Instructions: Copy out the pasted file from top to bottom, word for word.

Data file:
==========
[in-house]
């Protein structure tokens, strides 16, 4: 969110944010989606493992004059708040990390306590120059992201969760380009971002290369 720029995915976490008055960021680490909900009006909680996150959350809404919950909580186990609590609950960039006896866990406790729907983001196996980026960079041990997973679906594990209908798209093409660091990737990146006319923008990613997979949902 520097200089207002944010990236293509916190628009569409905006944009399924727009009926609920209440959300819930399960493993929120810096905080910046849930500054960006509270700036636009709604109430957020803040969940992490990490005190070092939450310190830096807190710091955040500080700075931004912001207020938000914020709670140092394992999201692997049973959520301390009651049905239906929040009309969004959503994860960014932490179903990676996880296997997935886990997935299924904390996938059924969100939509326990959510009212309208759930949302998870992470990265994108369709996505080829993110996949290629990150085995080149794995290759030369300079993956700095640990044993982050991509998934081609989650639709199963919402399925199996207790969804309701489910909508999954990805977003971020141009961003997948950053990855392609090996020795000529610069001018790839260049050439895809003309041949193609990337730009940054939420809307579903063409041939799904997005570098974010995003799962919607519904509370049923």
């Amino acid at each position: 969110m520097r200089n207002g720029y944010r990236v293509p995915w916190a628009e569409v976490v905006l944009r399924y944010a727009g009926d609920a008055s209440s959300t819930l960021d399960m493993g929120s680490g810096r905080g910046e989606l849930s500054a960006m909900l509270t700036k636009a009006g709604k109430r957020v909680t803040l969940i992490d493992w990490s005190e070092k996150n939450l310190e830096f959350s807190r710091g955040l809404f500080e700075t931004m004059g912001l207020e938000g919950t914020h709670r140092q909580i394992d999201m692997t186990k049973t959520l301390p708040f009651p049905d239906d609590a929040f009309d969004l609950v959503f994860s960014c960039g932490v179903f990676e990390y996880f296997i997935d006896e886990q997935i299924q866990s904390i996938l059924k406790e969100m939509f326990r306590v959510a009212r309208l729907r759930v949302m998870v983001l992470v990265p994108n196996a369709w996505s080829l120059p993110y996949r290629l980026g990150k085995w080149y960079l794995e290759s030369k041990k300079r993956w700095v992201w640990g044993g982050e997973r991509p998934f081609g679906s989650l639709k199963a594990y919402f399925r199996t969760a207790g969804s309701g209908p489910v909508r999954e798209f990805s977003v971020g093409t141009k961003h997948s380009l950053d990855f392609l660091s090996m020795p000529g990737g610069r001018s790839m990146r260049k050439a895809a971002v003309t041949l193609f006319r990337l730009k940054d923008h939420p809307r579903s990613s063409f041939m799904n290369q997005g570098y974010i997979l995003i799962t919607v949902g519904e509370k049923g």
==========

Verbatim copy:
[in-house]
């Protein structure tokens, strides 16, 4: 969110944010989606493992004059708040990390306590120059992201969760380009971002290369 720029995915976490008055960021680490909900009006909680996150959350809404919950909580186990609590609950960039006896866990406790729907983001196996980026960079041990997973679906594990209908798209093409660091990737990146006319923008990613997979949902 520097200089207002944010990236293509916190628009569409905006944009399924727009009926609920209440959300819930399960493993929120810096905080910046849930500054960006509270700036636009709604109430957020803040969940992490990490005190070092939450310190830096807190710091955040500080700075931004912001207020938000914020709670140092394992999201692997049973959520301390009651049905239906929040009309969004959503994860960014932490179903990676996880296997997935886990997935299924904390996938059924969100939509326990959510009212309208759930949302998870992470990265994108369709996505080829993110996949290629990150085995080149794995290759030369300079993956700095640990044993982050991509998934081609989650639709199963919402399925199996207790969804309701489910909508999954990805977003971020141009961003997948950053990855392609090996020795000529610069001018790839260049050439895809003309041949193609990337730009940054939420809307579903063409041939799904997005570098974010995003799962919607519904509370049923």
């Amino acid at each position: 969110m520097r200089n207002g720029y944010r990236v293509p995915w916190a628009e569409v976490v905006l944009r399924y944010a727009g009926d609920a008055s209440s959300t819930l960021d399960m493993g929120s680490g810096r905080g910046e989606l849930s500054a960006m909900l509270t700036k636009a009006g709604k109430r957020v909680t803040l969940i992490d493992w990490s005190e070092k996150n939450l310190e830096f959350s807190r710091g955040l809404f500080e700075t931004m004059g912001l207020e938000g919950t914020h709670r140092q909580i394992d999201m692997t186990k049973t959520l301390p708040f009651p049905d239906d609590a929040f009309d969004l609950v959503f994860s960014c960039g932490v179903f990676e990390y996880f296997i997935d006896e886990q997935i299924q866990s904390i996938l059924k406790e969100m939509f326990r306590v959510a009212r309208l729907r759930v949302m998870v983001l992470v990265p994108n196996a369709w996505s080829l120059p993110y996949r290629l980026g990150k085995w080149y960079l794995e290759s030369k041990k300079r993956w700095v992201w640990g044993g982050e997973r991509p998934f081609g679906s989650l639709k199963a594990y919402f399925r199996t969760a207790g969804s309701g209908p489910v909508r999954e798209f990805s977003v971020g093409t141009k961003h997948s380009l950053d990855f392609l660091s090996m020795p000529g990737g610069r001018s790839m990146r260049k050439a895809a971002v003309t041949l193609f006319r990337l730009k940054d923008h939420p809307r579903s990613s063409f041939m799904n290369q997005g570098y974010i997979l995003i799962t919607v949902g519904e509370k049923g």